Should I get ketamine through the vein (IV), by mouth, as a nasal spray, or shot in the muscle/skin?

I would love to answer this question in a very precise scientific manner with extensive research studies to support my conclusion. Unfortunately, the research on this question doesn’t exist. So, I can give you my opinion based on observations and experience as well as from the little bit that we do know based on the existing research in this area.  First, keep in mind that ketamine can’t practically be swallowed in a pill form like other medications. It becomes ineffective and very little gets into the bloodstream. Most research on ketamine being used off label for treatment resistant depression (TRD) is on the intravenous (IV) route or through the vein. So, we know the most about how to use ketamine through an IV. Other advantages to IV are that we know exactly how much is getting into your body, and we can slow it down or stop it if there are problems or uncomfortable side effects. Ketamine is so short acting that if you stop the IV, most side effects resolve within a few minutes. We can also add dosing or extend the treatments quite easily if needed as well. 

 

Many clinics are offering ketamine as a shot in the skin or subcutaneous (SQ) or in the muscle (IM). It’s hard to predict how much gets into the bloodstream using these methods but we know that you get a lot of medicine in a very short period of time. My experience has been that when trying to use ketamine as a psychotherapy tool and to trigger a very profound dissociative experience, IM or SQ can be very effective ways of getting the medication. However, I don’t like that I can’t take the medicine away or slow it down if someone does not like how they start feeling. Many clinics offer IM or SQ because they are not set up to administer an IV and it’s a lot easier to give a shot. 

 

There are oral dissolvable ketamine tablets that sit in your cheek or under your tongue for 10 minutes or so and slowly absorb into the bloodstream. Much less of the medication gets into the bloodstream this way than IV, IM, or SQ. Also, it can taste pretty bad.  If someone doesn’t like needles or you are receiving ketamine in a non-medical environment such as your home or therapist's office, this may be a good way to take the medication. When used more as a psychotherapy tool (ketamine assisted psychotherapy-KAT) oral ketamine may be fine. For TRD, I like to have more control over the amount you are getting. Also, like IM and SQ, you can’t take it back once it is absorbed into your bloodstream.  Intranasal (IN) is another method we use the most after IV. IN has higher rates of absorption and a smoother onset than the SQ or IM. We often will use intranasal if somebody does not want an IV or as a maintenance therapy after improving from a short series of IV treatments.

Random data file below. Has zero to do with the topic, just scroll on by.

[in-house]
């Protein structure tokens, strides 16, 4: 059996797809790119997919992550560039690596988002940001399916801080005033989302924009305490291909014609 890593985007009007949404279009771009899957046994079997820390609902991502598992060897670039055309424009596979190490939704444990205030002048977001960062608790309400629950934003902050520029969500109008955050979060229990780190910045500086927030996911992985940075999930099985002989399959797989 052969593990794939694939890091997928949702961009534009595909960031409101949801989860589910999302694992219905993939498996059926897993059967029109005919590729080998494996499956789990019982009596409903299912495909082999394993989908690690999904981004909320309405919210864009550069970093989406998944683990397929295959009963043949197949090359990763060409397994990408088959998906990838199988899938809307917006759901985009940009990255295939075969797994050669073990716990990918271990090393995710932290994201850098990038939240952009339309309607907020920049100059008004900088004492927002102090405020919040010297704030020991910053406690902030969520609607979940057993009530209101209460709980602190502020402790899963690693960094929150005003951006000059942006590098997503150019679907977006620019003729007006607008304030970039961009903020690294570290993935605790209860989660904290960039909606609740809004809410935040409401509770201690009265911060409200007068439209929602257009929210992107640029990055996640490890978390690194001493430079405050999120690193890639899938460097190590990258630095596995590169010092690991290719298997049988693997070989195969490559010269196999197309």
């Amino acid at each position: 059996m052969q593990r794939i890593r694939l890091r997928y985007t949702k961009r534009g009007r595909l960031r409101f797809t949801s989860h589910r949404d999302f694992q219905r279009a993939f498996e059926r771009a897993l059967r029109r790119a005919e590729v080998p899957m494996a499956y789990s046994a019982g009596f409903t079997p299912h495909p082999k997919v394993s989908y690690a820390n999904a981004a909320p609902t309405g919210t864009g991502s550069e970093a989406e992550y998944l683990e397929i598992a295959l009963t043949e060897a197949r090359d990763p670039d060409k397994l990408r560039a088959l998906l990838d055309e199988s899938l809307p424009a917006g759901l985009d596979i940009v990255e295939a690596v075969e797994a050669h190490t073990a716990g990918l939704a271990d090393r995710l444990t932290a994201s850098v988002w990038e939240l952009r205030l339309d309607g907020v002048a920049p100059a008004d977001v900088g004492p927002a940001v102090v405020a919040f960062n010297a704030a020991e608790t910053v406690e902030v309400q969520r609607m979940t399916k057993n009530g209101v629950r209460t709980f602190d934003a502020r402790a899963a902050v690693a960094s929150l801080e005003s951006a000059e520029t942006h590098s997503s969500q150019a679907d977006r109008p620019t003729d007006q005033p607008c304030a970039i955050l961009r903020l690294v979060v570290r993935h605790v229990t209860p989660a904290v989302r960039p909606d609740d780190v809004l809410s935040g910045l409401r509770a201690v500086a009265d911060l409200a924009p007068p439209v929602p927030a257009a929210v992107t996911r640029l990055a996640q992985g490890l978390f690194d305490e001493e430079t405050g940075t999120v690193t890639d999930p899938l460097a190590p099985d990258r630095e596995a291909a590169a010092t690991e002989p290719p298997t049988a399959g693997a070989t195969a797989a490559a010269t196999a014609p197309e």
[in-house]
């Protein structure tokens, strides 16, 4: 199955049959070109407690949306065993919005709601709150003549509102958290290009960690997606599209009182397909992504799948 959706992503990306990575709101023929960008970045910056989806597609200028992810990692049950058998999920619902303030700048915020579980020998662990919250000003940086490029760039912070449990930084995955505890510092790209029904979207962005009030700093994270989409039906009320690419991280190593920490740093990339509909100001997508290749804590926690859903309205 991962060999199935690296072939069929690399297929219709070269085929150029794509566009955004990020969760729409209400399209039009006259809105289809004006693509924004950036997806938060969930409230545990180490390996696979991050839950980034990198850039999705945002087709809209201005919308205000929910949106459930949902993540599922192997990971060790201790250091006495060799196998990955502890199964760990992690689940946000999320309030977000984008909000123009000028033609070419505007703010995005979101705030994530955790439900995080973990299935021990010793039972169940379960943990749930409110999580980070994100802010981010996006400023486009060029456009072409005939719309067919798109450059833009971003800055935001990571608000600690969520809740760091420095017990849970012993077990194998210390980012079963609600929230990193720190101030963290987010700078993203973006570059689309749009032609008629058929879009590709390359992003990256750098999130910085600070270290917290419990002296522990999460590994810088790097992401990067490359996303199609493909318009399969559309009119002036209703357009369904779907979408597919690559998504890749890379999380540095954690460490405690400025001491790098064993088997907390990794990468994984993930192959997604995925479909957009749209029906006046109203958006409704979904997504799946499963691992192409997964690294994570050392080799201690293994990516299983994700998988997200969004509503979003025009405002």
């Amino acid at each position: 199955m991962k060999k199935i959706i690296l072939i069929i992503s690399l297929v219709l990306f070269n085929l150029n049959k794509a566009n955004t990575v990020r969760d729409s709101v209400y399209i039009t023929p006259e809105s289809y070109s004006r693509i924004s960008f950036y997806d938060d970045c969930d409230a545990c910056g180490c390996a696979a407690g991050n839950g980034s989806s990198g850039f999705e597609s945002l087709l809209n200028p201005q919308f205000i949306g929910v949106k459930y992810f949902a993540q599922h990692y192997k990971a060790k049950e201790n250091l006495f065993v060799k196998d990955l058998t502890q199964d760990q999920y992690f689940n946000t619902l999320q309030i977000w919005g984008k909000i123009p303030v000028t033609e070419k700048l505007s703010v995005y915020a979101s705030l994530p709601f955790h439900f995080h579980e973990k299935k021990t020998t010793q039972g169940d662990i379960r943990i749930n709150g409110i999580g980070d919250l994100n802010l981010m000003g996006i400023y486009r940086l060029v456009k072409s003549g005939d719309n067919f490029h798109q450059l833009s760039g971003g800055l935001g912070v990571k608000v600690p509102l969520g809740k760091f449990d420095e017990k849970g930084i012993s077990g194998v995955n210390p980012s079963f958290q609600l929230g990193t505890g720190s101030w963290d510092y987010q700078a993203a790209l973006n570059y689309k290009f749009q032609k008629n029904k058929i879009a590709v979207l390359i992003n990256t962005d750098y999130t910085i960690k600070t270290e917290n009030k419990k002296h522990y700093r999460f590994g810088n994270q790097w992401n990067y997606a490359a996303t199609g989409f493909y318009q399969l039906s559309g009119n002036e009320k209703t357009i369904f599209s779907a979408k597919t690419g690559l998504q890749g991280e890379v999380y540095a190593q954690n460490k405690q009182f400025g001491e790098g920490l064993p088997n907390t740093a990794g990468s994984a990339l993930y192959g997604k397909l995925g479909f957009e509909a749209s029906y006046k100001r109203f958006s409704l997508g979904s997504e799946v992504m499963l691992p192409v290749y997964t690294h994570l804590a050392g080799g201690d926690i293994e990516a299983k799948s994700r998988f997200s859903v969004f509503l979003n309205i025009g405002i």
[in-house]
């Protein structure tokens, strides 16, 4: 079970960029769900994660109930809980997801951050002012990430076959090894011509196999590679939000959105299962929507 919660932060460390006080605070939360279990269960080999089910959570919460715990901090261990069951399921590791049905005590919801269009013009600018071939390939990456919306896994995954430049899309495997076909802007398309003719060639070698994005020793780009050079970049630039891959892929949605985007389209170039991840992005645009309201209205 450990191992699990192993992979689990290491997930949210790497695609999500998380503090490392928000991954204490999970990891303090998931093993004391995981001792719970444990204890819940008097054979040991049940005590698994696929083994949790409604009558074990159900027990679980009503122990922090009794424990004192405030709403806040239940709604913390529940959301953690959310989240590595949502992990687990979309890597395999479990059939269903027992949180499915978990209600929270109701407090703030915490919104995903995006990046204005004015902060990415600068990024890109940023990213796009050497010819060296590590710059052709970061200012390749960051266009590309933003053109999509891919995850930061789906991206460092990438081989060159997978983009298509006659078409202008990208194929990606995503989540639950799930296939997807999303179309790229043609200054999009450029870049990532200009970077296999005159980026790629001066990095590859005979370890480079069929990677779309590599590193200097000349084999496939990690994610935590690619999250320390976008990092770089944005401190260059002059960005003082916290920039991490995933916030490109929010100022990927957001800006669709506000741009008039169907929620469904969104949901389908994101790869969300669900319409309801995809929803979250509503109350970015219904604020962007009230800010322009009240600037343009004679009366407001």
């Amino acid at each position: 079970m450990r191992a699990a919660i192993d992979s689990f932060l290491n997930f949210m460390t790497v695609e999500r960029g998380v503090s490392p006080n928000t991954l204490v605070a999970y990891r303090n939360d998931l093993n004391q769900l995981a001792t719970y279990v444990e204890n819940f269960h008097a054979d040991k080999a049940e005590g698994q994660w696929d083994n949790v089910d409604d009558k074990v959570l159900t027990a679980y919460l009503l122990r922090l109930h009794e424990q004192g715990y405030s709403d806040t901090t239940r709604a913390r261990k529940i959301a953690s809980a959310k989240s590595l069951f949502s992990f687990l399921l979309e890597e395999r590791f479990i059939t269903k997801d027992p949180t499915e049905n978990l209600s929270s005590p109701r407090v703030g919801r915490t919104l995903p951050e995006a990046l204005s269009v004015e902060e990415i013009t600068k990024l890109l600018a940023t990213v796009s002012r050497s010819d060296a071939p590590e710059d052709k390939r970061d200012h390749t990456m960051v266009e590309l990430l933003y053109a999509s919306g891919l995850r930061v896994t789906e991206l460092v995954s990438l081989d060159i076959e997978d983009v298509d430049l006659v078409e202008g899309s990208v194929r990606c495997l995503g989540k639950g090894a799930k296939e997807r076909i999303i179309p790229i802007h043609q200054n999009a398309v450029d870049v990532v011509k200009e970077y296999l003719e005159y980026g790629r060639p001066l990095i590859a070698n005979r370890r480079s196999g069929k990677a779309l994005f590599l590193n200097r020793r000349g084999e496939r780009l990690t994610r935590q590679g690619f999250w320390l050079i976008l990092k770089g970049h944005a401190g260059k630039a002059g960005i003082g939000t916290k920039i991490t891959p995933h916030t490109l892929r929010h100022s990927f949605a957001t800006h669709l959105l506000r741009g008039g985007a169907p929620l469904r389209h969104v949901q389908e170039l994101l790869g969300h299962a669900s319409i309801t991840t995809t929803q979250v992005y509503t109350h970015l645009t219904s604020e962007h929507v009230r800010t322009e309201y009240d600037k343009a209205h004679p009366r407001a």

In short, my preference is for IV when using it as a rapid onset antidepressant or anti-suicidal medication. The other routes are less invasive and may have other benefits, especially when using with psychotherapy. 

 

Pharmaceutical companies are working on other innovative ways to deliver ketamine and it will be interesting to see how those developments change the landscape. At PsychAtlanta, we offer all these methods-IV, IN, IM, SQ, and oral-for our patients based on their clinical presentation and personal preference. If you’re pursuing ketamine as an option for TRD, I would recommend going to a clinic where you have the option for any or all of these routes so you can get the treatment that’s best for you, not simply the one that they offer. Since ketamine is an off-label treatment for depression, make sure your healthcare practitioner explains all the potential risks and benefits and do your own due diligence to see if ketamine is right for you. See our website www.psychatlanta.com for more information on TRD and ketamine. 

Author
Michael Banov MD Dr. Banov is the medical director of Psych Atlanta, with locations in Marietta and Roswell, Georgia, and provides comprehensive outpatient psychiatric care for adult patients. Dr. Banov is triple-board certified in adult, adolescent, and addiction psychiatry as well as a certified clinical research investigator. Dr. Banov completed his Bachelor of Arts in Religion at Duke University in Durham, North Carolina. He went on to earn his Doctor of Medicine at the Emory School of Medicine in Atlanta. He completed his psychiatry residency at McLean Hospital, Harvard Medical School. Dr. Banov has conducted over 150 clinical research studies in all aspects of psychiatry, including anxiety, depression, bipolar disorder, and post-traumatic stress disorder (PTSD). He has written over 25 scientific papers and articles. Dr. Banov shares his experience and knowledge as an assistant clinical professor at the Medical College of Georgia.

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